More than 100 parents and children attended the Mooresville Public Library's "Meet the Firefighters" event Sept. 29.
Firefighters David Conrad, Travis Glover, Ronnie Lytle and Justin Christie from Mooresville Fire and Rescue Station 1, on Main Street, taught youngsters important aspects of fire safety.
The library's Youth Services outreach associate, Crystal Steele, booked the firefighters' appearance as part of the library's efforts to "collaborate with the community and educate our youngest patrons," said Nancy Handy, head of Youth Services.
The firefighters began by showing children how a smoke alarm sounds and explaining what to do when an alarm goes off. A young volunteer demonstrated, crawling below smoke-level to an exit.
Another volunteer acted out the "stop, drop and roll" lesson for when a person's clothing catches fire.
The firefighters instructed the youngsters to always find an adult if they find matches or a lighter, rather than handling those items themselves. They also warned children never to re-enter a building that is on fire to get anything.
Lytle said the most important lessons to teach children about fire safety and emergency situations are dialing 911 and how to stop, drop and roll if they're on fire. He recalled an incident in which a 4-year-old girl who had attended a fire safety presentation saved her grandmother's life by dialing 911 after the woman lost consciousness because of a diabetic emergency.
Next, Glover put on a full firefighting suit. He explained its various parts to the audience, such as the oxygen tank and mask that allow him to breathe "for about the length of one cartoon."
The firefighters explained the importance of not hiding from a firefighter, even if the protective suit looks a little scary. Glover walked around the audience in full gear to show everyone how the equipment works that is used to find people in a burning building.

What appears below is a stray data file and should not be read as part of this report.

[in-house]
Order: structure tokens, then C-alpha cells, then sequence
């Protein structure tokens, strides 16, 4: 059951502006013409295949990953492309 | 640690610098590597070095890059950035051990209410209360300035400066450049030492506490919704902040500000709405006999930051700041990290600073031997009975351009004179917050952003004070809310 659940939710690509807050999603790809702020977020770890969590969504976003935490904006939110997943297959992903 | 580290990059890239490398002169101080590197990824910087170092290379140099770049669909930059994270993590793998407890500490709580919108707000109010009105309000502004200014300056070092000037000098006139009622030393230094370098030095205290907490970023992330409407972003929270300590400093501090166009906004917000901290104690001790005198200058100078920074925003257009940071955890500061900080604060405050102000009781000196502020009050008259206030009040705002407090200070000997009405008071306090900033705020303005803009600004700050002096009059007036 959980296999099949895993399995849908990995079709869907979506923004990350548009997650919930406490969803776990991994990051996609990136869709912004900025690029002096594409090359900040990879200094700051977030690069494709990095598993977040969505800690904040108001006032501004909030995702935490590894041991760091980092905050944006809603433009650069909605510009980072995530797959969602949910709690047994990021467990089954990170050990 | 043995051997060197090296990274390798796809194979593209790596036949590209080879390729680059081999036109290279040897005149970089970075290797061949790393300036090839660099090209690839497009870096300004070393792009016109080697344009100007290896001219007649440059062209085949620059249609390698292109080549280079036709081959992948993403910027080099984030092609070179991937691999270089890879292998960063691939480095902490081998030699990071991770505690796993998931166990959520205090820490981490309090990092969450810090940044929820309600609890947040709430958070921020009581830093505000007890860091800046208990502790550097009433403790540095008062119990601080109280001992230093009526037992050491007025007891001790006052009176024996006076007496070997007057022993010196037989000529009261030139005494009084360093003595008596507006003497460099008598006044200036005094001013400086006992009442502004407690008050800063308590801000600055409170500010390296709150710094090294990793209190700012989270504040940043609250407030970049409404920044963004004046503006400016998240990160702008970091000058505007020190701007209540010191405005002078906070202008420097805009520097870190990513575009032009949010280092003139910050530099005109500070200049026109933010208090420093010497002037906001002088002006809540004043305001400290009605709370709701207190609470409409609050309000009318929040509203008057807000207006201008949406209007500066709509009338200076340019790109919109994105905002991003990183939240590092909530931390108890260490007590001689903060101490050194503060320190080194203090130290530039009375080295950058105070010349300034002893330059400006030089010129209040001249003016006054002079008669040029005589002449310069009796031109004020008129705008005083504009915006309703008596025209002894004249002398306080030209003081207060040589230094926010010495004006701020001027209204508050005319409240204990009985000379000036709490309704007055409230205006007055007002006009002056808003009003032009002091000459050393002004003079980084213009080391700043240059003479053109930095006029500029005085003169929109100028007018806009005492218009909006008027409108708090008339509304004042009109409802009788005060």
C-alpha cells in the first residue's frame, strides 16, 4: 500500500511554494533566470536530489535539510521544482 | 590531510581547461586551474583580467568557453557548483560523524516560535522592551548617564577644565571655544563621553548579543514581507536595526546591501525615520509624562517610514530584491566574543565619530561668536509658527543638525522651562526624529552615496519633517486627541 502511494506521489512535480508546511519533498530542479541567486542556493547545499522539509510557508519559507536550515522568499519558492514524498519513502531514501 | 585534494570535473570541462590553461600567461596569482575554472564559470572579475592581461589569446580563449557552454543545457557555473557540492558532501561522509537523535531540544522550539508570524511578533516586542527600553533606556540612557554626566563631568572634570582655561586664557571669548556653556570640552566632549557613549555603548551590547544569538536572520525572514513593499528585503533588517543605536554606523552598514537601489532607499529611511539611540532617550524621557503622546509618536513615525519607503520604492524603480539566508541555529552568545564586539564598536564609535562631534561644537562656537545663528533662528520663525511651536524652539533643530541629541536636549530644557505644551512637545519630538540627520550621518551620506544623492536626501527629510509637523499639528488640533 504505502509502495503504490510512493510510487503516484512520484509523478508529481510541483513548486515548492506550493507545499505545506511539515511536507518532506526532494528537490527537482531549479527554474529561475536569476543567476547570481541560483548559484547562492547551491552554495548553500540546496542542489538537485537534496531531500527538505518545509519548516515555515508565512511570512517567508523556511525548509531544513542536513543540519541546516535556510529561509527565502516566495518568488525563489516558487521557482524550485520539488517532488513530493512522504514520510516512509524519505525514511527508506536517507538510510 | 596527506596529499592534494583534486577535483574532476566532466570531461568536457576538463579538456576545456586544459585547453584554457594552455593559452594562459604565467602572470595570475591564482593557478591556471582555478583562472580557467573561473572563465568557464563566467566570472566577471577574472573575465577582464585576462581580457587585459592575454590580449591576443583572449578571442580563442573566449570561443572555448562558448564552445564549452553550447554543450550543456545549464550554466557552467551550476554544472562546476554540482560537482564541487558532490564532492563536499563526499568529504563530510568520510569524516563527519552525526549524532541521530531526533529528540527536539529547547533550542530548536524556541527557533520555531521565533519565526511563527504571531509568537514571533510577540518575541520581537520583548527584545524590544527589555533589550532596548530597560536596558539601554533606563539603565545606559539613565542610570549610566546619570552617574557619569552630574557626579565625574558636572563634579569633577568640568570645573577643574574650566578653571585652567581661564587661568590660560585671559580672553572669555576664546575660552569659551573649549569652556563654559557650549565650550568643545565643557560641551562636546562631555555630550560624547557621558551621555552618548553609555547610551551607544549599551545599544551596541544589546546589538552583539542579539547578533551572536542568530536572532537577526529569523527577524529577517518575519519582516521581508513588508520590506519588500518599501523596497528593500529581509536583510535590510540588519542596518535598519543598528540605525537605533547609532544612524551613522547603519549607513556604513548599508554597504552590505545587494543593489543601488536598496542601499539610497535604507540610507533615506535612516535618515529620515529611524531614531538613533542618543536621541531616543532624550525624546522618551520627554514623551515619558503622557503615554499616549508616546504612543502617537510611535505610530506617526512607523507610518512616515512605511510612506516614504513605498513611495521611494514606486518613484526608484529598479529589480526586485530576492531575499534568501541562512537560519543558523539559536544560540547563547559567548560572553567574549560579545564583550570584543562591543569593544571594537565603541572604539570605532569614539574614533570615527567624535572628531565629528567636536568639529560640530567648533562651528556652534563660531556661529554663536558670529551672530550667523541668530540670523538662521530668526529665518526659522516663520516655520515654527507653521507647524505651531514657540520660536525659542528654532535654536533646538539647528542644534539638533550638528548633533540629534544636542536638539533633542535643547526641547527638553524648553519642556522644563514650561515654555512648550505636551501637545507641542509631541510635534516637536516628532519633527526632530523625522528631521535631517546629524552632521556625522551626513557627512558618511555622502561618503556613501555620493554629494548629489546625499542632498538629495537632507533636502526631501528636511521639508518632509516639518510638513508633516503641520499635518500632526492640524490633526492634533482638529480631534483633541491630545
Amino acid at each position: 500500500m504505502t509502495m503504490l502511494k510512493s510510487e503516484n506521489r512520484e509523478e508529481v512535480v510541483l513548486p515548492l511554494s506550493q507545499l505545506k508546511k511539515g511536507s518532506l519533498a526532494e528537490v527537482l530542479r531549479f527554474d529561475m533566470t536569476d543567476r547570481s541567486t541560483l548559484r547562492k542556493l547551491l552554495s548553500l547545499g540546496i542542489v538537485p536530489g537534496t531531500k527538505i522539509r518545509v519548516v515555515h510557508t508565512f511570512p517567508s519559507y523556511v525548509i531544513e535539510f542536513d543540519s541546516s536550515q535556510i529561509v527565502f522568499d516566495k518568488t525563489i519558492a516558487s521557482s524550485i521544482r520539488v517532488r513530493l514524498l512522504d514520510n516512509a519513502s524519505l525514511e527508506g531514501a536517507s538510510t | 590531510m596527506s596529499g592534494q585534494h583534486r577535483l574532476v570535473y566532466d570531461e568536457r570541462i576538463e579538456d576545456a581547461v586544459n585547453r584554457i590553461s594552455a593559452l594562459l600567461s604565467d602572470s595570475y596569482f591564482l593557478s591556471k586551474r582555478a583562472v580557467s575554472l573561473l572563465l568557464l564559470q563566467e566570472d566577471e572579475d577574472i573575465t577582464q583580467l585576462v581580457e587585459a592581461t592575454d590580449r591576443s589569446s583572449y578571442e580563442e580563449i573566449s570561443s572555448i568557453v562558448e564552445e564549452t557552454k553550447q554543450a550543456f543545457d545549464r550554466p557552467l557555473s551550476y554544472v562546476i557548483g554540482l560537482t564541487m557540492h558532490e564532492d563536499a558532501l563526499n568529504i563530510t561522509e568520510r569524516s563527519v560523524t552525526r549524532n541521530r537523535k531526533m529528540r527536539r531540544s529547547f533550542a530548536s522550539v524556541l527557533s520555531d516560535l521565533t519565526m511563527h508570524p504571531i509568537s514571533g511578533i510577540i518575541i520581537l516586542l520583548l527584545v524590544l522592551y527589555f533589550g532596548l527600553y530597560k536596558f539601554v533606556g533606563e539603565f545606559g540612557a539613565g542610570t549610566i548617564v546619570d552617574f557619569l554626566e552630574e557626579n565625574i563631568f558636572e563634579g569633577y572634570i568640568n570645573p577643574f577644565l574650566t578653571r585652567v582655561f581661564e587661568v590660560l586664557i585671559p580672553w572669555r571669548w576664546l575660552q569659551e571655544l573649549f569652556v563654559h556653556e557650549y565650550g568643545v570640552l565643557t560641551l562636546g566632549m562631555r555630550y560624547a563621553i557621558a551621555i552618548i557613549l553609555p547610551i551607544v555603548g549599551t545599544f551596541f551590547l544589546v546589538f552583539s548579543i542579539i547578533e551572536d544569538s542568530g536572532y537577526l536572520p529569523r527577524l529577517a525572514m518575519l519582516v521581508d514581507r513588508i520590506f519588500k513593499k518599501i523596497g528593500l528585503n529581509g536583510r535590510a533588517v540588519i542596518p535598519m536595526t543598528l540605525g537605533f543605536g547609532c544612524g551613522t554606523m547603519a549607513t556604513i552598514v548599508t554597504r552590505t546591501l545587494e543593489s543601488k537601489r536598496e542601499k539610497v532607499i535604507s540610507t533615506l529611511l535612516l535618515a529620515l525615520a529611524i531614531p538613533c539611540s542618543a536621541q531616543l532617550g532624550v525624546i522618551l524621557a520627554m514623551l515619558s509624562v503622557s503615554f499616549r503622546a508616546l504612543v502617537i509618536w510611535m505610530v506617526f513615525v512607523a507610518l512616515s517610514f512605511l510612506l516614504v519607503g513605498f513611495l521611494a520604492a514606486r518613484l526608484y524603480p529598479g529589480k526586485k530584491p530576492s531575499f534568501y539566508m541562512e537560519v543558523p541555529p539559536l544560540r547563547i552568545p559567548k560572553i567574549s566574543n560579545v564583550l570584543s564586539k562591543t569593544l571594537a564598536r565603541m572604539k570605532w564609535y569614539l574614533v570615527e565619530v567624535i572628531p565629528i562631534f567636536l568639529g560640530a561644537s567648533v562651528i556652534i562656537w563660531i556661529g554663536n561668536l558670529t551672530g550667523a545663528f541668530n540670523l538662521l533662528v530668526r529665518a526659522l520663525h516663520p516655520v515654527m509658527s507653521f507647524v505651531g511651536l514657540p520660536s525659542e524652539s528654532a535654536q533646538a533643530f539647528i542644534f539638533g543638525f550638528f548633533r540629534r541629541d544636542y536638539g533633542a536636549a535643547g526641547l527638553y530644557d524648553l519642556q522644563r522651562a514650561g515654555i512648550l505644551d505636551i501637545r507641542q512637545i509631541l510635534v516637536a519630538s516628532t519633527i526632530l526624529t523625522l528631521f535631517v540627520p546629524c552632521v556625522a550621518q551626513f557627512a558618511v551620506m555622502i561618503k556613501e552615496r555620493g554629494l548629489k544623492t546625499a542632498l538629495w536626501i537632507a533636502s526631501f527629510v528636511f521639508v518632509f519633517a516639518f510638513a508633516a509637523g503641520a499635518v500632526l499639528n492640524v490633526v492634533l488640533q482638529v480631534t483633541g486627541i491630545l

The crowd was then treated to a visit and hugs from Sparky, the Dalmatian-costumed mascot of the fire department. After Sparky left, everyone was invited to explore the fire truck and take pictures with the firefighters. Conrad and Christie helped children climb in and out of the truck and handed out firefighter-badge stickers to their young fans.
"Meet the Firefighters" is just one example of the many opportunities offered by the library's Youth Services. The seven department employees run a full schedule of programs for children of all ages.
Handy, who's also children's librarian, has been working in libraries since 1998, earning her master of library science degree in 2001.
"Public libraries are vital to healthy communities," said Handy. "Parents should look to libraries not only as a place for their children to do homework, but a place to spend quality time with their child.
"When young children come to the library for story times or play groups, they associate the library with having fun," said Handy. "Librarians who help to develop a love of reading in children are encouraging the emergent literacy skills they will need to become lifelong readers."
Children's programs range from story times and play times to more specialized activities. For example, in "Science Seekers," second- through sixth-graders participate in fun experiments. "Trash to Treasure" teaches children in kindergarten through fifth grade how to turn recyclables into valuable items.
The fall schedule includes special seasonal events such as pumpkin crafts, a costume parade, scary-story writing, Native American crafts, reindeer and gingerbread stories and activities, and origami ornament-making.
Youth Services is planning another schedule of programs and events for January through May 2012. The spring schedule will be available in December. The department also plans a summer schedule.
Many of the programs require advance registration. To register or for information, call Youth Services at 704-663-1807 or visit www.mooresvillelibrary.org.